Metal Gear (universe)

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Metal Gear (universe)
MetalGearTitle.png
MetalGearSymbol.svg
Developer(s) Konami
Entertainment Japan
Kojima Productions
Platinum Games
Publisher(s) Konami
Designer(s) Hideo Kojima
Genre(s) Action-Adventure
Stealth
Console of origin MSX2
First installment Metal Gear (1987)
Latest installment Metal Gear Survive (2018)
Article on Wikipedia Metal Gear (universe)

The Metal Gear universe (メタルギア, Metal Gear) refers to the Smash Bros. series' collection of characters, stages, and properties that hail from the popular Metal Gear stealth-based video game franchise developed by third-party developer Konami. The long-running series is famous in the Smash Bros. community for being the first third-party game franchise to contribute characters and properties to the otherwise Nintendo-exclusive Smash Bros. series, mainly the series' main star, Solid Snake. The logo was formerly the logo for FOX, the unit that Naked Snake hailed from in Metal Gear Solid 3: Snake Eater (also the former logo of Kojima Productions, the developer of the franchise). The current logo is the "!" Alert for when the player gets spotted in the Metal Gear Solid games.

Franchise description[edit]

In 1987, then-unknown video game planner Hideo Kojima, working at Konami, was asked to take over a project that had been intended as a wartime action game for the MSX2 home computer. Technical limitations to the MSX2 prevented Kojima from creating a game that had many bullets and enemies onscreen at any given moment, though, so Kojima made a decision to design and direct a game that drew inspiration from the film The Great Escape, wherein the focus of the game was to avoid visual contact and direct confrontation with patrolling enemies. His bosses' questioning over this decision nearly prompted Kojima to leave Konami, but after one of his bosses encouraged him to continue, he proceeded to complete and release Metal Gear on July 12, 1987. It is credited by many today as the progenitor of the stealth action genre in the video game industry.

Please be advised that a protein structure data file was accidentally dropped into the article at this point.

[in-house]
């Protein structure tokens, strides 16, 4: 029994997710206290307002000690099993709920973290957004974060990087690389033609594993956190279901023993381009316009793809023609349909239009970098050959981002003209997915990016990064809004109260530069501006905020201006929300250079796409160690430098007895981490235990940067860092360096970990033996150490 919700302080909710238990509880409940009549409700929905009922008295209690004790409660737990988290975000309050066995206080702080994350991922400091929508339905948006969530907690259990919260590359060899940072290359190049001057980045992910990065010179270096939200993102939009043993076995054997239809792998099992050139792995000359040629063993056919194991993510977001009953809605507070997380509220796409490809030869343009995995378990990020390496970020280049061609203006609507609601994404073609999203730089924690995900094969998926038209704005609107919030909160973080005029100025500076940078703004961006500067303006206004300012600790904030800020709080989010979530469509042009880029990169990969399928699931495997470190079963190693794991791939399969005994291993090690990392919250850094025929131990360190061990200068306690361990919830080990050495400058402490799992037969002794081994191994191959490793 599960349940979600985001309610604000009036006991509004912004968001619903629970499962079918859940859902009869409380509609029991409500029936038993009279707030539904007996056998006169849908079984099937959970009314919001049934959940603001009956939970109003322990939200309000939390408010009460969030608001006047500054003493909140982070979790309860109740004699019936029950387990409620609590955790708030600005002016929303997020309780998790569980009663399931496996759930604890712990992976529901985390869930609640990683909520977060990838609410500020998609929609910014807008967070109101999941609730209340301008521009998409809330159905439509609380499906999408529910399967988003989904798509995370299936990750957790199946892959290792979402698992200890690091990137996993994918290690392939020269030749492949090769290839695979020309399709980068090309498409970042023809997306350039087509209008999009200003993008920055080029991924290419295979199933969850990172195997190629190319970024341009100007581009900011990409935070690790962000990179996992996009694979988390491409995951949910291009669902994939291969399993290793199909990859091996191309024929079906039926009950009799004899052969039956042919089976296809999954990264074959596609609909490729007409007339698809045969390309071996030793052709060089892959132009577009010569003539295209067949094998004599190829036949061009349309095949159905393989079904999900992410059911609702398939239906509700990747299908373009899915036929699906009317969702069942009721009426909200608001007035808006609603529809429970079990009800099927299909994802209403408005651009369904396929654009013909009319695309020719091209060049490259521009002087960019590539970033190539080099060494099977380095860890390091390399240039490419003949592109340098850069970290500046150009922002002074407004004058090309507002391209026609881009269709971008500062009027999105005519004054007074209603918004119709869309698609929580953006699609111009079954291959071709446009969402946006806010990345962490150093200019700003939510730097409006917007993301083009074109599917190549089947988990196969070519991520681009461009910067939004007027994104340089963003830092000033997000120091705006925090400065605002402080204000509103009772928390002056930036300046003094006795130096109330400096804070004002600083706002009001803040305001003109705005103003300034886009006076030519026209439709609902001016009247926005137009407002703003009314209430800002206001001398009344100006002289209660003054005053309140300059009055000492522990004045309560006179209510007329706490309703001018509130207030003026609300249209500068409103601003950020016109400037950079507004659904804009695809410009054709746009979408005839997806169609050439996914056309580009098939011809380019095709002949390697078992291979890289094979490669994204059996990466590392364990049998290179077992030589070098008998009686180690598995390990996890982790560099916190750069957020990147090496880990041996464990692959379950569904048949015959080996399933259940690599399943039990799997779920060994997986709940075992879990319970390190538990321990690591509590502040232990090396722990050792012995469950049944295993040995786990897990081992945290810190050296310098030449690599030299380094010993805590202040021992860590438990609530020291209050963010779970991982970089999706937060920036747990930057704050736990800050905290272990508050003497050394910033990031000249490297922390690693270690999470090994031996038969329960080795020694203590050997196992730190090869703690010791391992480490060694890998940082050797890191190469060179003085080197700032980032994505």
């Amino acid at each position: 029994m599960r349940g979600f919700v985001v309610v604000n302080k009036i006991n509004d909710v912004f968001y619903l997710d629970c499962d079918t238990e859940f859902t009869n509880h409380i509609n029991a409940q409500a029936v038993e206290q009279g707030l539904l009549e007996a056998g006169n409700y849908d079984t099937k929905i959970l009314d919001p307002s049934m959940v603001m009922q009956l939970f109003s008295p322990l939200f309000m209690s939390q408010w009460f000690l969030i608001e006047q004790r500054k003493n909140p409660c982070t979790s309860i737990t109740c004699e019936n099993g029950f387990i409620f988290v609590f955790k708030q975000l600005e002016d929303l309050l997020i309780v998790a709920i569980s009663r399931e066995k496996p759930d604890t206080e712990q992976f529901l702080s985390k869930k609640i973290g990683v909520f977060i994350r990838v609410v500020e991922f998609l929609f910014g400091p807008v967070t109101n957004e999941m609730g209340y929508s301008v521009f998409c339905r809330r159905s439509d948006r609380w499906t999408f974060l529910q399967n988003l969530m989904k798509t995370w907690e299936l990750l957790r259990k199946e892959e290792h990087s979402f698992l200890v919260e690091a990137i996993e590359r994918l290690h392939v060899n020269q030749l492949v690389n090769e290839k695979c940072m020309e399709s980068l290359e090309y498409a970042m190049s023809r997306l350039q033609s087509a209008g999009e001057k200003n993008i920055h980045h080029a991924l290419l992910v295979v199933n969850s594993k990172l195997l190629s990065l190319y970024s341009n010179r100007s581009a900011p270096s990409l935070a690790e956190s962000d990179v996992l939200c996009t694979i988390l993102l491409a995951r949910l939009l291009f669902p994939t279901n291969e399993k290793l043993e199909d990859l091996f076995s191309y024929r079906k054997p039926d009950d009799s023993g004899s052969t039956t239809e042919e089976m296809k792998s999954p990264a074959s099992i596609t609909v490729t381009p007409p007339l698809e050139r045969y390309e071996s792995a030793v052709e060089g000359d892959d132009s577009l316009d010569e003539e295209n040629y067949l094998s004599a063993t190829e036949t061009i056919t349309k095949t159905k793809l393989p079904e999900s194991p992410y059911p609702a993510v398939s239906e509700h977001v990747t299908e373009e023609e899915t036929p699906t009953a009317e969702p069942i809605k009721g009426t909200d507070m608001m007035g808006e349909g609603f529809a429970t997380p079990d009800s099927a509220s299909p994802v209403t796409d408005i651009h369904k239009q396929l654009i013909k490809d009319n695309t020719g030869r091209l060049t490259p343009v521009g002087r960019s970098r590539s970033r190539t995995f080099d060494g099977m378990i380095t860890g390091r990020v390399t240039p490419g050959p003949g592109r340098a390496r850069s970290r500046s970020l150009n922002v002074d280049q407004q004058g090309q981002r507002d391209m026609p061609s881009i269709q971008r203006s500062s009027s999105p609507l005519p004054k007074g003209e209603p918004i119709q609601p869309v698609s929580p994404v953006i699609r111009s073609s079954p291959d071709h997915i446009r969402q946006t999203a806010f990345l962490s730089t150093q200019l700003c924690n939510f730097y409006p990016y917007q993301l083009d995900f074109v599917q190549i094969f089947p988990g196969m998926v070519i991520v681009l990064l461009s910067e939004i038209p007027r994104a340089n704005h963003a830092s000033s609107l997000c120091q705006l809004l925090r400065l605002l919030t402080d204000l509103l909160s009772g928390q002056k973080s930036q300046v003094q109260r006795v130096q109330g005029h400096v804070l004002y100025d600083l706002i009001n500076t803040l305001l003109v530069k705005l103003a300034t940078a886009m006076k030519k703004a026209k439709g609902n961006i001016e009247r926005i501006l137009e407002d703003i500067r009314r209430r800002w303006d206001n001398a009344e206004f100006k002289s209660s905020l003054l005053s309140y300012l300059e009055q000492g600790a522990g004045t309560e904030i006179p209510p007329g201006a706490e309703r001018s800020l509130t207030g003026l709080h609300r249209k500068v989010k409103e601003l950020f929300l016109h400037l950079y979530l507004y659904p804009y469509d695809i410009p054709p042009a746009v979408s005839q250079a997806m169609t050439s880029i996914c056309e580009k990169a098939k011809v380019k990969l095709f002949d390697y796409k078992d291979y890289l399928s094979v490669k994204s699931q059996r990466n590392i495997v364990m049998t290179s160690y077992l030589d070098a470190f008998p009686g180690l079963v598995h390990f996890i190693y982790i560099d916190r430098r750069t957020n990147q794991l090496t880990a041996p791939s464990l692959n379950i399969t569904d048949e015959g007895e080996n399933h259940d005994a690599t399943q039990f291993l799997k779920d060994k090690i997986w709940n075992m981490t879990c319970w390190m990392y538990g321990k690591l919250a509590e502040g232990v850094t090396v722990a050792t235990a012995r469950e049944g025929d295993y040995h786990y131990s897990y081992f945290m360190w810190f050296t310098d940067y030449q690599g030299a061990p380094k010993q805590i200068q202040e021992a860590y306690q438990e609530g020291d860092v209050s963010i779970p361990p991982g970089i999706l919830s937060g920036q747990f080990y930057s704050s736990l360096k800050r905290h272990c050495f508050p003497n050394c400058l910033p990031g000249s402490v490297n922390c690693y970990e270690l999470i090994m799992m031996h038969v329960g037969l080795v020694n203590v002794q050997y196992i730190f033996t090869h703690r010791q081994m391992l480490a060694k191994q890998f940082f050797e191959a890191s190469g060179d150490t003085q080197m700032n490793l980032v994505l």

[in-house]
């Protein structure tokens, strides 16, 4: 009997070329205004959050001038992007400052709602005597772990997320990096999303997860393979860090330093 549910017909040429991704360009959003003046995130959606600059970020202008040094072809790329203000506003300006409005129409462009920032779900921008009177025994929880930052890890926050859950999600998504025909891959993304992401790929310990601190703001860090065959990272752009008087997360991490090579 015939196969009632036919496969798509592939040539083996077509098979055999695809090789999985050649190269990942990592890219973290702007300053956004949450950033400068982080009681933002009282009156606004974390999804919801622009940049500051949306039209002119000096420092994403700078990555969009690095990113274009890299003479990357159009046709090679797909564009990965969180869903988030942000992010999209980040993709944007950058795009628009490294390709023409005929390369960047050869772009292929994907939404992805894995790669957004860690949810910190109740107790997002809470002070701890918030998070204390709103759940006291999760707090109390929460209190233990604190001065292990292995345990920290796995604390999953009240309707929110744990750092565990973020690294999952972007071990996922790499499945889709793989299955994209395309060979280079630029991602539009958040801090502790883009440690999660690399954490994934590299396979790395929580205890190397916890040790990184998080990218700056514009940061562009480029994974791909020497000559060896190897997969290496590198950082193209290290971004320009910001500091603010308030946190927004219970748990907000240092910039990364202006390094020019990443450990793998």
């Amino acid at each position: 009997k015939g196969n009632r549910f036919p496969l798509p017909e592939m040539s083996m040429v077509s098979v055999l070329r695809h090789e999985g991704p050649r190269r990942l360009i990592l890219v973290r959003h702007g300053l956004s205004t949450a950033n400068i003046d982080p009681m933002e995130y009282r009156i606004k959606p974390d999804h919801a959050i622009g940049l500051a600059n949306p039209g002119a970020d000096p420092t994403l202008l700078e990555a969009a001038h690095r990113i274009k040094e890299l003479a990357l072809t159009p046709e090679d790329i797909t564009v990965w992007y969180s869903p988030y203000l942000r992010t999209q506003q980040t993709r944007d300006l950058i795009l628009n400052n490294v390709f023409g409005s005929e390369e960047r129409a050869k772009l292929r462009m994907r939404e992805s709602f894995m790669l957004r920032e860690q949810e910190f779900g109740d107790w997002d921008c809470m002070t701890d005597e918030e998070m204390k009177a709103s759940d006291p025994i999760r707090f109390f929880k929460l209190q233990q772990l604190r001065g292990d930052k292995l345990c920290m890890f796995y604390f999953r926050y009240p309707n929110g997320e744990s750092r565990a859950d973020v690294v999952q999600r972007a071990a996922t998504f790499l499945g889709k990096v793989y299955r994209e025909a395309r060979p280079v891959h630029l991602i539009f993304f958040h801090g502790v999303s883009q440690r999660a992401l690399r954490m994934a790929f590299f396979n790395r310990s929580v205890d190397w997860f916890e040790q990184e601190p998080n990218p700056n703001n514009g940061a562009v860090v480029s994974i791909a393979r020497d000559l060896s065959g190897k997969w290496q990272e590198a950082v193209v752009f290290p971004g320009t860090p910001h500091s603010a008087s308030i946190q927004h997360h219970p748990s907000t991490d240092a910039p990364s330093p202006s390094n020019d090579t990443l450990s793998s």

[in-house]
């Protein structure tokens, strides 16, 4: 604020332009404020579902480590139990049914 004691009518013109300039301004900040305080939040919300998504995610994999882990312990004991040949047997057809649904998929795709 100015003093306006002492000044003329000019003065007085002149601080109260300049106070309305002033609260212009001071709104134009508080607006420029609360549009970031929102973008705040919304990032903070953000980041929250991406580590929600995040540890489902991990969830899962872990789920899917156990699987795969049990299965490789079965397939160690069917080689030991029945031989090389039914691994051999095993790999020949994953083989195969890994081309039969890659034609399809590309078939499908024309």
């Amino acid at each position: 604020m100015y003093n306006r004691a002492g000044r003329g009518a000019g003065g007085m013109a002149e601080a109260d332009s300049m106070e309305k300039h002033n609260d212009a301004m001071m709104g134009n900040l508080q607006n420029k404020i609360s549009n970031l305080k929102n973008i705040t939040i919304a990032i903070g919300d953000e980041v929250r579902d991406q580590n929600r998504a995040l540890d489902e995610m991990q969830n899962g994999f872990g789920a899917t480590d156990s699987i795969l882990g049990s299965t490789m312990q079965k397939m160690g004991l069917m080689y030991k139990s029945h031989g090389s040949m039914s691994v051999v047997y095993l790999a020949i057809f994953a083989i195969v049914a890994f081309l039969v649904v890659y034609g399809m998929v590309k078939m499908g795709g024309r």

Years later, Kojima was asked to develop an MSX2 sequel to Metal Gear, and the result, Metal Gear 2: Solid Snake, was released on July 20, 1990, introducing many of the evolved stealth gameplay aspects that would be present in the rest of the series. But it was only in 1998 when the September 20th release of the seminal third game in the series, Metal Gear Solid, brought the series into the mainstream. Universally glowing reviews and chart-topping sales propelled the Metal Gear intellectual property into a gigantic franchise, and it is often recognized as one of the key titles involved in popularizing the stealth action genre. In addition to featuring the gameplay style of the previous game in three dimensions, Metal Gear Solid made extensive use of cinematic cutscenes to tell a gritty, mature, twist-filled narrative like a film. It proved to be a huge success, and it and its sequels have been regarded as being among the greatest games of all time.

The Metal Gear franchise, often referred to with the name Metal Gear Solid due to almost every subsequent game featuring the word "Solid" in its title, proceeded to release a large number of sequels, prequels, interquels, expanded re-releases, and non-canonical side-games on a regular basis. In most of the games, the player takes control of an elite, artificially-enhanced special forces operative codenamed Snake - either it is Solid Snake (real name David) in games set in the postmodern present, or it is his father, Big Boss (real name John), back when he operated as Naked Snake in games set after the Cold War era. A younger secondary protagonist codenamed Raiden (real name Jack) is also sometimes featured in a leading role. The games have Snake, operating under the command of the highest orders of government, sneaking into the compounds of militant enemy forces that threaten Earth politically with revolutionary nuclear weapons technology, which in many cases take the form of a bipedal walking tank named "Metal Gear". Snake uses his stealthy cunning to bypass enemy guards that can be avoided, neutralizes guards and elite enemies that stand in his way with weapons procured on site, and interrogates hostages and enemies alike to gain directions and access to where he needs to go to complete his mission to neutralize the war weapons and the villains that threaten to use them.